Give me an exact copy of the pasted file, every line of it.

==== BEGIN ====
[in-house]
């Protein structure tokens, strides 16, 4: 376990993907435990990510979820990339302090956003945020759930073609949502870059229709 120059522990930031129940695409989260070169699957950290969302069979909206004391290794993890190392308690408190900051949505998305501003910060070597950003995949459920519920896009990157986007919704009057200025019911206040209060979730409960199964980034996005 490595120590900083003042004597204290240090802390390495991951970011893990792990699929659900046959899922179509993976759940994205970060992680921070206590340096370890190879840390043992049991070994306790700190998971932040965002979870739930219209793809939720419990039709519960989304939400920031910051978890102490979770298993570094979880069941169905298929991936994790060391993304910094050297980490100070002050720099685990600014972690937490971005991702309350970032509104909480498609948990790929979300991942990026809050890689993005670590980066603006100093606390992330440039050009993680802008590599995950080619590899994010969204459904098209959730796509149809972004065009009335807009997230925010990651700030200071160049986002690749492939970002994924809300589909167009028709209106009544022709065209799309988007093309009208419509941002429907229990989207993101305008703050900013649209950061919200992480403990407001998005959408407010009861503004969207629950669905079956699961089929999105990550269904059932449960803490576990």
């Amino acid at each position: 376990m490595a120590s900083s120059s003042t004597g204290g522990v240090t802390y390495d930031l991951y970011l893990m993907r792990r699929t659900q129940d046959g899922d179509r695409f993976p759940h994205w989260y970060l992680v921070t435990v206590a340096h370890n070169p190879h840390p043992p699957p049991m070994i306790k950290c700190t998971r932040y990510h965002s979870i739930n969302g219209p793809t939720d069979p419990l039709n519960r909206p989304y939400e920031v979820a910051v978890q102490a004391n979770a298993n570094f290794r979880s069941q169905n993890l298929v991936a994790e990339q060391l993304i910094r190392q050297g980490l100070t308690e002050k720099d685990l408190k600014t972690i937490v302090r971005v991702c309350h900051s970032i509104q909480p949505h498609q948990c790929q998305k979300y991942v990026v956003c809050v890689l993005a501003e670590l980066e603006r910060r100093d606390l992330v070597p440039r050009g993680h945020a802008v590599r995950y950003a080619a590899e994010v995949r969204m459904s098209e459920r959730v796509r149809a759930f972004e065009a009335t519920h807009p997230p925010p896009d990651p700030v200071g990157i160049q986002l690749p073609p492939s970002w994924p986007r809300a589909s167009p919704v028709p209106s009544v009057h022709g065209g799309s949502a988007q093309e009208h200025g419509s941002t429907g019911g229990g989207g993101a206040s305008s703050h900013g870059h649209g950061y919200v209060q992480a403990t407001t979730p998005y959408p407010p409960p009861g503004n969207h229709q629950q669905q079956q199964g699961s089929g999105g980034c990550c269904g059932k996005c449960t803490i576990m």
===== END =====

[in-house]
């Protein structure tokens, strides 16, 4: 376990993907435990990510979820990339302090956003945020759930073609949502870059229709 120059522990930031129940695409989260070169699957950290969302069979909206004391290794993890190392308690408190900051949505998305501003910060070597950003995949459920519920896009990157986007919704009057200025019911206040209060979730409960199964980034996005 490595120590900083003042004597204290240090802390390495991951970011893990792990699929659900046959899922179509993976759940994205970060992680921070206590340096370890190879840390043992049991070994306790700190998971932040965002979870739930219209793809939720419990039709519960989304939400920031910051978890102490979770298993570094979880069941169905298929991936994790060391993304910094050297980490100070002050720099685990600014972690937490971005991702309350970032509104909480498609948990790929979300991942990026809050890689993005670590980066603006100093606390992330440039050009993680802008590599995950080619590899994010969204459904098209959730796509149809972004065009009335807009997230925010990651700030200071160049986002690749492939970002994924809300589909167009028709209106009544022709065209799309988007093309009208419509941002429907229990989207993101305008703050900013649209950061919200992480403990407001998005959408407010009861503004969207629950669905079956699961089929999105990550269904059932449960803490576990």
């Amino acid at each position: 376990m490595a120590s900083s120059s003042t004597g204290g522990v240090t802390y390495d930031l991951y970011l893990m993907r792990r699929t659900q129940d046959g899922d179509r695409f993976p759940h994205w989260y970060l992680v921070t435990v206590a340096h370890n070169p190879h840390p043992p699957p049991m070994i306790k950290c700190t998971r932040y990510h965002s979870i739930n969302g219209p793809t939720d069979p419990l039709n519960r909206p989304y939400e920031v979820a910051v978890q102490a004391n979770a298993n570094f290794r979880s069941q169905n993890l298929v991936a994790e990339q060391l993304i910094r190392q050297g980490l100070t308690e002050k720099d685990l408190k600014t972690i937490v302090r971005v991702c309350h900051s970032i509104q909480p949505h498609q948990c790929q998305k979300y991942v990026v956003c809050v890689l993005a501003e670590l980066e603006r910060r100093d606390l992330v070597p440039r050009g993680h945020a802008v590599r995950y950003a080619a590899e994010v995949r969204m459904s098209e459920r959730v796509r149809a759930f972004e065009a009335t519920h807009p997230p925010p896009d990651p700030v200071g990157i160049q986002l690749p073609p492939s970002w994924p986007r809300a589909s167009p919704v028709p209106s009544v009057h022709g065209g799309s949502a988007q093309e009208h200025g419509s941002t429907g019911g229990g989207g993101a206040s305008s703050h900013g870059h649209g950061y919200v209060q992480a403990t407001t979730p998005y959408p407010p409960p009861g503004n969207h229709q629950q669905q079956q199964g699961s089929g999105g980034c990550c269904g059932k996005c449960t803490i576990m």